Tech companies weren’t the only ones up in arms after Twitter walled up its API. As Nieman Lab noted back in August, when the company said they just want to “deliver a consistent Twitter experience,” developers for newsrooms like the Washington Post and news apps like Storify and Instapaper had a collective panic attack. For services like the Post‘s @MentionMachine, which tracks presidential candidates on Twitter, developers were forced to rework the front end in order to match Twitter’s style of tweet embeds.
To clear the air–and perhaps to encourage newsroom tech teams to keep developing on its platform (as if social media dependent-traffic hounds had a choice anymore!)–Twitter is hosting “Office Hours” in New York City next week. In an email announcing the event, the company said the session was prompted by a flood of questions and concerns from news developers.
After being acquired by Facebook, the facial-recognition service Face.com–a local hackathon favorite–shuts down its developers API. Too bad the company promised the exact opposite a few weeks ago. [The Next Web]
Speaking of outlawing clients, Dave Winer thinks Twitter’s API is looking mighty corporate. [Scripting News]
SecondLife is a success story, Read More
Love Thy Developers
This is a guest post by Orian Marx, a serial entrepreneur obsessed with tackling information overload. He has a computer science background with expertise in Flash and Flex front-end development. He’s a born-and-raised New Yorker who likes to swing dance when he’s not working.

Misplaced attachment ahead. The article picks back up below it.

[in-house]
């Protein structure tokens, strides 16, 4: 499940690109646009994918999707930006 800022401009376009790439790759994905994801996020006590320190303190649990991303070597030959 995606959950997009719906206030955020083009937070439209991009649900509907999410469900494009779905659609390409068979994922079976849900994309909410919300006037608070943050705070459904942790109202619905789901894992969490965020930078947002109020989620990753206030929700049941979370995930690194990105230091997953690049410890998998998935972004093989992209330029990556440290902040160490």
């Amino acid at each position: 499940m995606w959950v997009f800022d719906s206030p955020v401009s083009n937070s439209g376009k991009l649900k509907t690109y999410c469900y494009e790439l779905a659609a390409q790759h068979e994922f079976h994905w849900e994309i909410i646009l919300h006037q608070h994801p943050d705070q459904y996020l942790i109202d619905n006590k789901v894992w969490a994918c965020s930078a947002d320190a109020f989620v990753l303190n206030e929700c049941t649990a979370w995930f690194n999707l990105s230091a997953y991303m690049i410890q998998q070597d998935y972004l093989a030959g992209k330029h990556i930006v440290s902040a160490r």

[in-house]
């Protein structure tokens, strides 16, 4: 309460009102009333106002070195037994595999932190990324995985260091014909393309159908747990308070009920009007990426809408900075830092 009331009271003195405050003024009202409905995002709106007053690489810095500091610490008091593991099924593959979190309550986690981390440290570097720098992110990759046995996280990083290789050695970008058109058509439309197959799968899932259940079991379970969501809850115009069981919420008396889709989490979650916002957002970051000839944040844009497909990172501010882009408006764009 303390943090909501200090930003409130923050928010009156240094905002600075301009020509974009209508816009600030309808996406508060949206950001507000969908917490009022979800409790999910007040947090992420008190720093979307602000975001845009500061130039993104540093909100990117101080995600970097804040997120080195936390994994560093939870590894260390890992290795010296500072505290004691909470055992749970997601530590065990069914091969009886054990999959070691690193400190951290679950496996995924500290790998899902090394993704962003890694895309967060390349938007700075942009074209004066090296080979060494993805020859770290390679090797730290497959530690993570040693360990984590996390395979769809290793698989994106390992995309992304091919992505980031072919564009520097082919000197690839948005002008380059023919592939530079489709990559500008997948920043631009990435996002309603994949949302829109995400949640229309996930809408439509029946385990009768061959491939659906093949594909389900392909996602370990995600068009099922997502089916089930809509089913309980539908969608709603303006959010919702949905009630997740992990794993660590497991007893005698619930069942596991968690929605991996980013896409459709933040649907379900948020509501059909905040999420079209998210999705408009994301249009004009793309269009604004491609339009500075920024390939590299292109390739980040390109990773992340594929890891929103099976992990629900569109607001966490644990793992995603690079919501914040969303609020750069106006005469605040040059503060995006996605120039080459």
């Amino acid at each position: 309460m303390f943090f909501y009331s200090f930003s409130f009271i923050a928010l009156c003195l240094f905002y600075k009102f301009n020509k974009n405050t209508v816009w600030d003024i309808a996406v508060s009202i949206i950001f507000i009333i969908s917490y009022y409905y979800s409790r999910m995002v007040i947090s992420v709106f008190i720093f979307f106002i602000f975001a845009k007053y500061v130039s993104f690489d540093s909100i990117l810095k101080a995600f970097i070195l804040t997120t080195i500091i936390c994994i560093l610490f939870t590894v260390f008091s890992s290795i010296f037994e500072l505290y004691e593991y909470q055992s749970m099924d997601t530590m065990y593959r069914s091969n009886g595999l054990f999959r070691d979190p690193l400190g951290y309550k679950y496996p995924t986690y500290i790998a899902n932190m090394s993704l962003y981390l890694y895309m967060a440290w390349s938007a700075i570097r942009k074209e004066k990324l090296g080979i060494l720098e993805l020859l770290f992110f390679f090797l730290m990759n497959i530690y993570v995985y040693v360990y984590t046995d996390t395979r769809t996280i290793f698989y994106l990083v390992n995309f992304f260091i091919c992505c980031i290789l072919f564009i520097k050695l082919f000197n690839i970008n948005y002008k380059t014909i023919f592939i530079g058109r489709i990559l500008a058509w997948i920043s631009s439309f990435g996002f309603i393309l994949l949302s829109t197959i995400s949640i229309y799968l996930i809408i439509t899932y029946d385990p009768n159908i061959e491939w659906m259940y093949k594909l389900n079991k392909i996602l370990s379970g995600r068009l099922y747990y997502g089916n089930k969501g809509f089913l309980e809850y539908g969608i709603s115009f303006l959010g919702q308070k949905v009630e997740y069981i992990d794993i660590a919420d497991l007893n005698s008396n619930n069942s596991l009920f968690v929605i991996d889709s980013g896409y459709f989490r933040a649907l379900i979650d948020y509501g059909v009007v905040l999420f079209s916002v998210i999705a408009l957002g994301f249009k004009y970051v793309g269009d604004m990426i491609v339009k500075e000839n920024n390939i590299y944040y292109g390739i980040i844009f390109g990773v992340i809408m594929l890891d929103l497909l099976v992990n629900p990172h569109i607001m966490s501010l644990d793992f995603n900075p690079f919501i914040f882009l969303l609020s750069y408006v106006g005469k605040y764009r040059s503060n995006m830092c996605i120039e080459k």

I want to make something clear from the start: I love Twitter, though sometimes I wonder if I’m suffering from Stockholm syndrome. I have devoted much of the last three years of my life to working with the Twitter API and continue to pursue building the world’s best Twitter client for professionals in the form of Siftee. Recently Twitter staff has been reaching out to developers with a renewed vigor in the hopes of recapturing some of the goodwill and enthusiasm that has been squandered in the past two years. I applaud them for that. The new developer discussion site and documentation portal are significant improvements. Jack Dorsey has reached out for feedback. I recently spent time on the phone with Jason Costa, Twitter’s developer relations manager, at his request. I think these are all good signs for the ecosystem.
With that said, there is a lot of feedback to give. This post is a technical one focused on the API itself, not on Twitter’s relationship with developers. Although it’s technical I’ve tried really hard to make it readable to “normals.”
Without further ado, here’s what’s wrong with the Twitter API …